Cramping during the menses phase of menstruation causes similar discomfort as muscle cramps but for a different reason. Doctors may suggest certain medications or contraceptives to minimize period cramping, although extreme or persistent cramping could be a sign of a more serious health issue.
What causes exercise cramps?
Muscle cramps during exercise can be debilitating, so it’s hardly surprising that people go to great lengths to avoid them. The sports world is full of “secrets” for avoiding cramps, from Epsom salt baths to drinking pickle juice or mustard, most of which are ineffective.
So, what causes muscle cramps during or after exercise? Researchers have hypothesized that exercise cramps might be caused by electrolyte imbalance or dehydration, but that’s primarily based on anecdotal evidence. Many experts agree that the strongest scientific evidence points to muscle cramps being caused by a miscommunication between the tendon that controls the muscle and the nervous system. According to a 2009 review by Dr. Martin Schwellnus, a professor and sports medicine physician at the University of Pretoria in South Africa, the miscommunication that causes exercise-associated muscle cramps (EAMC) is most likely the result of muscle fatigue.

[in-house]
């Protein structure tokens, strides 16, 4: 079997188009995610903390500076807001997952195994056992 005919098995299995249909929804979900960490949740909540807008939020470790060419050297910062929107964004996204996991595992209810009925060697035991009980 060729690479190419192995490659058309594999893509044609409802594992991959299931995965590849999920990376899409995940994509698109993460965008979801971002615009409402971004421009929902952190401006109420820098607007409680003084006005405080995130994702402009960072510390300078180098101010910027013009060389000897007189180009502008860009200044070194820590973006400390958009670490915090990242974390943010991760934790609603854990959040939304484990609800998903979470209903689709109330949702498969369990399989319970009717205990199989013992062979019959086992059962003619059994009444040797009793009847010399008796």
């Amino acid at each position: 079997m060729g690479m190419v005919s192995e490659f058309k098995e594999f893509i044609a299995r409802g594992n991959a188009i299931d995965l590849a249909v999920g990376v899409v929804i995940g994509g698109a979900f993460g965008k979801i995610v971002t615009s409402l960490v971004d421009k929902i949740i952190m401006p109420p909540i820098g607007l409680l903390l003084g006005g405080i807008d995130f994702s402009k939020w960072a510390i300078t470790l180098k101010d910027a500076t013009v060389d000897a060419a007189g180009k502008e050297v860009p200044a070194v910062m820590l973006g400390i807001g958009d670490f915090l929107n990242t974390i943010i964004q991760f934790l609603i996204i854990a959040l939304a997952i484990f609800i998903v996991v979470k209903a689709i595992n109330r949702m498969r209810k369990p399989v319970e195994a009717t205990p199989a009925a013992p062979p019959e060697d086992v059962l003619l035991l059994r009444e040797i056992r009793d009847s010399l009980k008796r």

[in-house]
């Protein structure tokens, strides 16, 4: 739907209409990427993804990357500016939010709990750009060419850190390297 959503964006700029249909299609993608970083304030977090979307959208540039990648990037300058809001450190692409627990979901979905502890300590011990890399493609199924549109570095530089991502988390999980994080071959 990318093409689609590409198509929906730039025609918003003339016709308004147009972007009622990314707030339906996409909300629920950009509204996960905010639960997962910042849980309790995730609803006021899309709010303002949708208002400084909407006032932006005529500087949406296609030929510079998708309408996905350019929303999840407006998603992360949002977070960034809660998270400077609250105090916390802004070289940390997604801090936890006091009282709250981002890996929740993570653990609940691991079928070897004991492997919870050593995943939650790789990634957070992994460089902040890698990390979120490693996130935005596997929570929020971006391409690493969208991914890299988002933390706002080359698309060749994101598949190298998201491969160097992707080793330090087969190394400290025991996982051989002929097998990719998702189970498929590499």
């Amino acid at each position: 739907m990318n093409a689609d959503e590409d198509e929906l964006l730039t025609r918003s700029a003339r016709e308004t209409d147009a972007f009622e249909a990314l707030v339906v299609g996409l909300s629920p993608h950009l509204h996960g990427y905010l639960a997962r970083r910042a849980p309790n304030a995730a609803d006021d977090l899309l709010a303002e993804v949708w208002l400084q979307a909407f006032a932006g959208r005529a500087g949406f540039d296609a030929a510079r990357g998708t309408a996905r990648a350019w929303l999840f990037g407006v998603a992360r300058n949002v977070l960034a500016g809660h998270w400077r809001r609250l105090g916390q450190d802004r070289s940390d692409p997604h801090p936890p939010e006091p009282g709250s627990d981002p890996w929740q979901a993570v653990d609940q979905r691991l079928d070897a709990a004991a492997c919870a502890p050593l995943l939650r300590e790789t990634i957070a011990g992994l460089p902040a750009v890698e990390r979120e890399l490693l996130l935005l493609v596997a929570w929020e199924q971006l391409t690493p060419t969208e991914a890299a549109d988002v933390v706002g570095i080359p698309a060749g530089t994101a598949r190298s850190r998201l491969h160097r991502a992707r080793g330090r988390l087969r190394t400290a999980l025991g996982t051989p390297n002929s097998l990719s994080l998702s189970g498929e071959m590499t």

Muscles constantly communicate with the nervous system, telling it whether they are stretched or contracted. When a muscle becomes fatigued, the signals between the tendon and the central nervous system essentially become confused. Instead of signaling for the muscle to contract, and then relax, the central nervous system sends more signals for the muscle to keep contracting. The signal to relax doesn’t get through and the muscle cramps.
If you tend to get muscle cramps, you may have a genetic predisposition based on the type of collagen in your tendons, according to research by Malcolm Collins, a professor of exercise science and sports medicine at the University of Cape Town in South Africa. You’re also more likely to suffer cramping during exercise if you’ve experienced it before, and if you’ve had injuries to the tendons or ligaments, according to Schwellnus’ 2009 review.
The best way to relieve cramps? Forcefully stretch the cramping muscle. This stops the muscle from contracting and allows the relaxation signals to be received.